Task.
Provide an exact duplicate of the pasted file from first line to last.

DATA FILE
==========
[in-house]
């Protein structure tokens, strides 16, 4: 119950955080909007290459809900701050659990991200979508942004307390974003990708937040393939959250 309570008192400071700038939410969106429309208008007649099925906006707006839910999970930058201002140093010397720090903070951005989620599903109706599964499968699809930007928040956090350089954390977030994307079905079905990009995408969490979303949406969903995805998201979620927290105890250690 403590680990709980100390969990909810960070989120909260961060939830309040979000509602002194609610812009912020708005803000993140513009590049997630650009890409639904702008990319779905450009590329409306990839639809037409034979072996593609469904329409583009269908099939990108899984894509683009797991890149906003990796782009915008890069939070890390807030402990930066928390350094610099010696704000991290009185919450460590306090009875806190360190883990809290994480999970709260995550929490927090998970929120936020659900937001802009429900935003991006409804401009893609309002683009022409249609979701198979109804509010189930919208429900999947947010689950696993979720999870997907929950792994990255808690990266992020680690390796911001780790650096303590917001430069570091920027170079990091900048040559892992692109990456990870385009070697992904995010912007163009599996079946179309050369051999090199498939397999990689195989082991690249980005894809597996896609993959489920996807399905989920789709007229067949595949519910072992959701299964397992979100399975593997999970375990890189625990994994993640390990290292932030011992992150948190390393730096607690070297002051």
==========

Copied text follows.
[in-house]
């Protein structure tokens, strides 16, 4: 119950955080909007290459809900701050659990991200979508942004307390974003990708937040393939959250 309570008192400071700038939410969106429309208008007649099925906006707006839910999970930058201002140093010397720090903070951005989620599903109706599964499968699809930007928040956090350089954390977030994307079905079905990009995408969490979303949406969903995805998201979620927290105890250690 403590680990709980100390969990909810960070989120909260961060939830309040979000509602002194609610812009912020708005803000993140513009590049997630650009890409639904702008990319779905450009590329409306990839639809037409034979072996593609469904329409583009269908099939990108899984894509683009797991890149906003990796782009915008890069939070890390807030402990930066928390350094610099010696704000991290009185919450460590306090009875806190360190883990809290994480999970709260995550929490927090998970929120936020659900937001802009429900935003991006409804401009893609309002683009022409249609979701198979109804509010189930919208429900999947947010689950696993979720999870997907929950792994990255808690990266992020680690390796911001780790650096303590917001430069570091920027170079990091900048040559892992692109990456990870385009070697992904995010912007163009599996079946179309050369051999090199498939397999990689195989082991690249980005894809597996896609993959489920996807399905989920789709007229067949595949519910072992959701299964397992979100399975593997999970375990890189625990994994993640390990290292932030011992992150948190390393730096607690070297002051």